In the absence of a clearly demarcated boundary between India and China, border patrols of the two countries frequently stray into territories the other side claims as its own from time to time. When the going is relatively smooth between New Delhi and Beijing, the governments of the two countries discourage their respective media from whipping up jingoistic emotions, if not they quietly feed nationalistic fervour, raising the pitch.
Keeping this in mind, we urge both countries to quit wrangling about the May 5 Galwan Valley incident in eastern Ladakh in which apparently hundreds of troops of the two countries jostled. It was ugly. Later, Chinese military helicopters were spotted over the area. India responded with a pair of Sukhoi-30s taking to the skies. Chinese official media claimed this was the worst blow-up since the Doklam crisis of 2017.
The Indians have tried to play down the matter. But the Chinese appear to be stretching things out a bit. The Global Times, the English-language external propaganda arm of the communist state, has accused India of building “defence fortifications” on its side. The facts are difficult to establish in such cases, but let good sense prevail. For a start, the language of threats must be eschewed followed by talks through the normal protocols. It is clear that local commanders have failed to sort things out. This may suggest that higher level military intervention is needed. We hope it doesn’t have to go any higher.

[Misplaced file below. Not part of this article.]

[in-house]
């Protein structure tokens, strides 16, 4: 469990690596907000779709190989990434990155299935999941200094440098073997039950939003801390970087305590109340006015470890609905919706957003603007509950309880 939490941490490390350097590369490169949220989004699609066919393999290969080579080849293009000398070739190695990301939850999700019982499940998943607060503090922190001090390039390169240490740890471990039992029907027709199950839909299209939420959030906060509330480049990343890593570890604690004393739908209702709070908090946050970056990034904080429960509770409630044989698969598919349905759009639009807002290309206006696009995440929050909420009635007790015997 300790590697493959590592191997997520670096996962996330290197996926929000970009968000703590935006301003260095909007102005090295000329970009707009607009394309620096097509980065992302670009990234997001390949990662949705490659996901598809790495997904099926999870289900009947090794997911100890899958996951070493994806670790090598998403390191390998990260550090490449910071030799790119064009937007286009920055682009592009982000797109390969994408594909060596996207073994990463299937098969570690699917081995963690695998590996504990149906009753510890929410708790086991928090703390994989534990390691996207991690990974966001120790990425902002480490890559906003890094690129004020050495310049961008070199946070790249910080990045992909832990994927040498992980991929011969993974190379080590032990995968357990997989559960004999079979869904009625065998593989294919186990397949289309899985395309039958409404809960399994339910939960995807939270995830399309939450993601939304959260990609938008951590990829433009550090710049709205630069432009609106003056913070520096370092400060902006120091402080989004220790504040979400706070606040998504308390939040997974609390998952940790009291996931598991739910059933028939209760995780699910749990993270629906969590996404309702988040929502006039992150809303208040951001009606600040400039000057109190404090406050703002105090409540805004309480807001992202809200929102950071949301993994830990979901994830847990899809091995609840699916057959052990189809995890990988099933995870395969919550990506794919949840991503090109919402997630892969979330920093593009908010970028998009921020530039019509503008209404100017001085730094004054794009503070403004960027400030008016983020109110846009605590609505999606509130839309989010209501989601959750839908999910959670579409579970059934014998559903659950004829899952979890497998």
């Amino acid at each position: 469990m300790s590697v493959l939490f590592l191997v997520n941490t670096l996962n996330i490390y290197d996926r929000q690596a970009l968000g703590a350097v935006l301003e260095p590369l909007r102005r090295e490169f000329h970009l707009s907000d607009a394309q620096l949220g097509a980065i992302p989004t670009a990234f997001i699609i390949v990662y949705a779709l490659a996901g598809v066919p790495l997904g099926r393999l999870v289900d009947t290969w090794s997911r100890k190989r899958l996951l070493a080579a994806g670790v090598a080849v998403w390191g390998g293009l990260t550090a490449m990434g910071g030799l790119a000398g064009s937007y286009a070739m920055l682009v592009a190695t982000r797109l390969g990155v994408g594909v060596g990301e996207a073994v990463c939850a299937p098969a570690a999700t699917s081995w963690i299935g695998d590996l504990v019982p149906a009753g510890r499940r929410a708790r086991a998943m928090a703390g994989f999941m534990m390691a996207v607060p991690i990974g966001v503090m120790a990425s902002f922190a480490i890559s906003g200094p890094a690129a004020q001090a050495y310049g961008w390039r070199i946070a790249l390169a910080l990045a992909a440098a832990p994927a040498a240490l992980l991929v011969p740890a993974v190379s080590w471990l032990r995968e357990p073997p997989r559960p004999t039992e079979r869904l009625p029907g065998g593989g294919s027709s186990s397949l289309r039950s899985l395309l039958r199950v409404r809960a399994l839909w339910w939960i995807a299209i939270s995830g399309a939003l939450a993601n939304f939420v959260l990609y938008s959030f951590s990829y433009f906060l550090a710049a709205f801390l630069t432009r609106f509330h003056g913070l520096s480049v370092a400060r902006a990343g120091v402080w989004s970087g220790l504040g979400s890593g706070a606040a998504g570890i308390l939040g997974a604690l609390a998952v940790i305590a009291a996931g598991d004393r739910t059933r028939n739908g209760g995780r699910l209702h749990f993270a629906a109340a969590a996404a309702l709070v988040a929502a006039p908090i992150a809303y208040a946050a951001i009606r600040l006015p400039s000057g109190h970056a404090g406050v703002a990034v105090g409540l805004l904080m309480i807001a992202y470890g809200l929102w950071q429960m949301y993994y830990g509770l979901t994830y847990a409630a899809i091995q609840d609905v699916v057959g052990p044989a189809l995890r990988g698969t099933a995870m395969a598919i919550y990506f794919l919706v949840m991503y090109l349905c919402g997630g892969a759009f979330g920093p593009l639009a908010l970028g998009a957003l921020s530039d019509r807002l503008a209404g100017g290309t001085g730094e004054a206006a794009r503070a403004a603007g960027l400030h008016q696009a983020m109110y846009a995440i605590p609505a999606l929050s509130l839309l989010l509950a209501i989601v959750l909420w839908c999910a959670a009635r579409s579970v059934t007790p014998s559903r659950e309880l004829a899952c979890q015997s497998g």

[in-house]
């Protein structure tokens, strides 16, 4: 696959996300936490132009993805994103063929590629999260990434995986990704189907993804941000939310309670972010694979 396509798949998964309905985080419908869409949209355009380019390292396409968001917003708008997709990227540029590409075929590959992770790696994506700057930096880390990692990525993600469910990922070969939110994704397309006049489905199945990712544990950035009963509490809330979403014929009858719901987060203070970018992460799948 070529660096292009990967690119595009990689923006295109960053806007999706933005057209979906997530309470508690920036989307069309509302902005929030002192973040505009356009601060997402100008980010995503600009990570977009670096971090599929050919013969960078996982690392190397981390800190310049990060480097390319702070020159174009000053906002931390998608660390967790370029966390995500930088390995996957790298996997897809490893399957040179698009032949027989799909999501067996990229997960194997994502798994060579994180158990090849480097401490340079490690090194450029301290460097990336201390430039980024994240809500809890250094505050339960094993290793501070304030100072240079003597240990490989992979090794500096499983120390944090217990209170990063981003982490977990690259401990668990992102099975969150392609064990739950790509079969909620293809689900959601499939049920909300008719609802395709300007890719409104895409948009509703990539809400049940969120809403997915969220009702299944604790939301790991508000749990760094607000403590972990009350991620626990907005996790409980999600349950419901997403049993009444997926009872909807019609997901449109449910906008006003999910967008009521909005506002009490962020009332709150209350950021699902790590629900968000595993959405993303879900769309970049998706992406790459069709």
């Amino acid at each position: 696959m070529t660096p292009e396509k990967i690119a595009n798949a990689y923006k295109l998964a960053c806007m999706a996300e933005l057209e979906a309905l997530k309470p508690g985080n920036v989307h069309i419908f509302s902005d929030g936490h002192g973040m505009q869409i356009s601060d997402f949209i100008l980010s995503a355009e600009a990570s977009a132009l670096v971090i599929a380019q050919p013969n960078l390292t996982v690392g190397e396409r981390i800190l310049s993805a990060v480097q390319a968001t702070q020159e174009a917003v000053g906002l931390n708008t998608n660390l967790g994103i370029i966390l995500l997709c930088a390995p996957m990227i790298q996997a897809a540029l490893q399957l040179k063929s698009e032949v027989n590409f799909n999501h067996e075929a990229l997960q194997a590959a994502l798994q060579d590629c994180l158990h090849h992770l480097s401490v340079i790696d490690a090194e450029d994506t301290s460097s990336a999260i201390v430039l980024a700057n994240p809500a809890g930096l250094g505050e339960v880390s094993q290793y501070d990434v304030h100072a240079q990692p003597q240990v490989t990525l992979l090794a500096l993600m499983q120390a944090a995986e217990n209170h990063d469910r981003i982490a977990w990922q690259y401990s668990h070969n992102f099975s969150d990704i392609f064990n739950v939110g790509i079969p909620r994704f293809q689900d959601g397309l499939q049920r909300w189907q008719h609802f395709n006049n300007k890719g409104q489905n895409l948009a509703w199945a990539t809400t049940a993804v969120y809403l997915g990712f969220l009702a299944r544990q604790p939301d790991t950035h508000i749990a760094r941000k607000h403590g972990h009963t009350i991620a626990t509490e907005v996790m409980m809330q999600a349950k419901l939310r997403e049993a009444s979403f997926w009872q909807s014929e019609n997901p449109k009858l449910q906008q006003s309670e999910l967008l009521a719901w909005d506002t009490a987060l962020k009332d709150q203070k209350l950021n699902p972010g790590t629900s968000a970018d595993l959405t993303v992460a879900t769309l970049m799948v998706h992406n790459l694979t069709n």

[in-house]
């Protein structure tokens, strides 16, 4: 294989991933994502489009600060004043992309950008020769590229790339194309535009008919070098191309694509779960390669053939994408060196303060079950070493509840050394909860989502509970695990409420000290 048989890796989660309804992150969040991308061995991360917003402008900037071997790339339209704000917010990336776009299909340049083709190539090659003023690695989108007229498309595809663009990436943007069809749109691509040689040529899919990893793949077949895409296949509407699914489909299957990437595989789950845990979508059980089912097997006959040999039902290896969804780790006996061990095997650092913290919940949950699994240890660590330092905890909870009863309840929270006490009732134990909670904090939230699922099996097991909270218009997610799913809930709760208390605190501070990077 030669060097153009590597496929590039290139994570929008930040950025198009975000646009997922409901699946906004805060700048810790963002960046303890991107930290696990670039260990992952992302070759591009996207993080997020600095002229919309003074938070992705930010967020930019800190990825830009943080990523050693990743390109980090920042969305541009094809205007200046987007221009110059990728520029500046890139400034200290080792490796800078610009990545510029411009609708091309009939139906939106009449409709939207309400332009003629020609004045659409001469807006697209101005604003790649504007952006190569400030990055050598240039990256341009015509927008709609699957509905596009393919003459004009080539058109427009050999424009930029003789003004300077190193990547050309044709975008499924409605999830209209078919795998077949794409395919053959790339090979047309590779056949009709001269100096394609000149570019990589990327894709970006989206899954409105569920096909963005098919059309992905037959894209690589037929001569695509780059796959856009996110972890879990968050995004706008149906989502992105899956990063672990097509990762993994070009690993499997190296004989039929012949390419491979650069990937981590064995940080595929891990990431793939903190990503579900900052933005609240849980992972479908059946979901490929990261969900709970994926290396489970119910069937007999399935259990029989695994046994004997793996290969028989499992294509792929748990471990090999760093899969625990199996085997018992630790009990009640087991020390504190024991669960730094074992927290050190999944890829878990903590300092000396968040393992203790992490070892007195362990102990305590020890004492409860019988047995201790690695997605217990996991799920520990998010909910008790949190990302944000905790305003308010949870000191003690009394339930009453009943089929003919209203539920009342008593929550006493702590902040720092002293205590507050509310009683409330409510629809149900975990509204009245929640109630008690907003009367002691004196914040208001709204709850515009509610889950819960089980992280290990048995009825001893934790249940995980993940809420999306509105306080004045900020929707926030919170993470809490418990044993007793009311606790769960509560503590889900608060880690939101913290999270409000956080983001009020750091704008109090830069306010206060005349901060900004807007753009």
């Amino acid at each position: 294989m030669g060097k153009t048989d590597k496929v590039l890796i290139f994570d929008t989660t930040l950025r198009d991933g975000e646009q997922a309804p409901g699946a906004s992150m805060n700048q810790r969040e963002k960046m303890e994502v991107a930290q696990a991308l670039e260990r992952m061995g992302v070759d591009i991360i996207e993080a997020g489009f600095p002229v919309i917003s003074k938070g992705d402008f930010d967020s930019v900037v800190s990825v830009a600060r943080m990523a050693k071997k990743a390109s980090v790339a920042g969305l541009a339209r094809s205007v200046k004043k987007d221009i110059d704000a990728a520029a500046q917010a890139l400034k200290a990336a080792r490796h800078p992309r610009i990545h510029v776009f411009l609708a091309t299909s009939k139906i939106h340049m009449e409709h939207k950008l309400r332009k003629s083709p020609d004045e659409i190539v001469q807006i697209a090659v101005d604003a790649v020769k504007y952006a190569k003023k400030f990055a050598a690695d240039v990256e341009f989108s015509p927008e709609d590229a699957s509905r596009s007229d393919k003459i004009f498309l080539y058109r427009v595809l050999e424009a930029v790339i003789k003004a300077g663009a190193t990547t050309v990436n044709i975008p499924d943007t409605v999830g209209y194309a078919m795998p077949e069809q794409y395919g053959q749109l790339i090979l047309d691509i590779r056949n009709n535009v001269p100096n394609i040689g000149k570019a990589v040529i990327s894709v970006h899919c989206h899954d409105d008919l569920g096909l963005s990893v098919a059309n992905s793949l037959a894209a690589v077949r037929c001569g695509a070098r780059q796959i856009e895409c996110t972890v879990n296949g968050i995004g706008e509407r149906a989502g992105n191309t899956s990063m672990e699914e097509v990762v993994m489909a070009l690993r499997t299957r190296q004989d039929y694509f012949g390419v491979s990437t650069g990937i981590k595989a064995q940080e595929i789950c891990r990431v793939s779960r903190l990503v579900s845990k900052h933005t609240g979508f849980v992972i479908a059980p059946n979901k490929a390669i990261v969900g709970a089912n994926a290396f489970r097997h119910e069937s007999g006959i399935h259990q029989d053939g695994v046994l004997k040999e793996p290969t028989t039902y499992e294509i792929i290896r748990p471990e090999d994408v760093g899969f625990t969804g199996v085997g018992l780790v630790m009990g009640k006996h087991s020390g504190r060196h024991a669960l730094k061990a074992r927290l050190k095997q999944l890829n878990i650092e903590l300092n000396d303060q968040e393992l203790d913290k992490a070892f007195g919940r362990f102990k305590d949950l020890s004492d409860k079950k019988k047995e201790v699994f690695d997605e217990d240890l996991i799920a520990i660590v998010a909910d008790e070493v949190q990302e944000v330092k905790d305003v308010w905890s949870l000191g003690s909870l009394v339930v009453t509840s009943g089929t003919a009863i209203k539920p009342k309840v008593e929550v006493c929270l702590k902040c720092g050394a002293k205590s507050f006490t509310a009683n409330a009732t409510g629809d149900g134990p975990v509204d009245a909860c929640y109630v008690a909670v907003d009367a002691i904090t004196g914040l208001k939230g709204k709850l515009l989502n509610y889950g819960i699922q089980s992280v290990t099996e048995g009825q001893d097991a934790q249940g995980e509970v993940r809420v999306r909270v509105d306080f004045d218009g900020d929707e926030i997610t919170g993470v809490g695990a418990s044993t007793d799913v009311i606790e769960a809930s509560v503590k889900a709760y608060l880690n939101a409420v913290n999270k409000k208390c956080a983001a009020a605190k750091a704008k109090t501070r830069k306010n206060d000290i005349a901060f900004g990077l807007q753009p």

India and China are two of the world’s most populous and important countries. It is possible that one of several issues may be on China’s mind — Nepal, for one. The Chinese may be making things just a bit more difficult for India when Nepal is revving up a territorial dispute with it. Or, China may be miffed with India for asking questions, along with the US, on the origin of the new coronavirus. A third possibility is Indian ministers talking publicly about hosting American companies if they pull out of China. Whatever the cause, it must be finessed soon.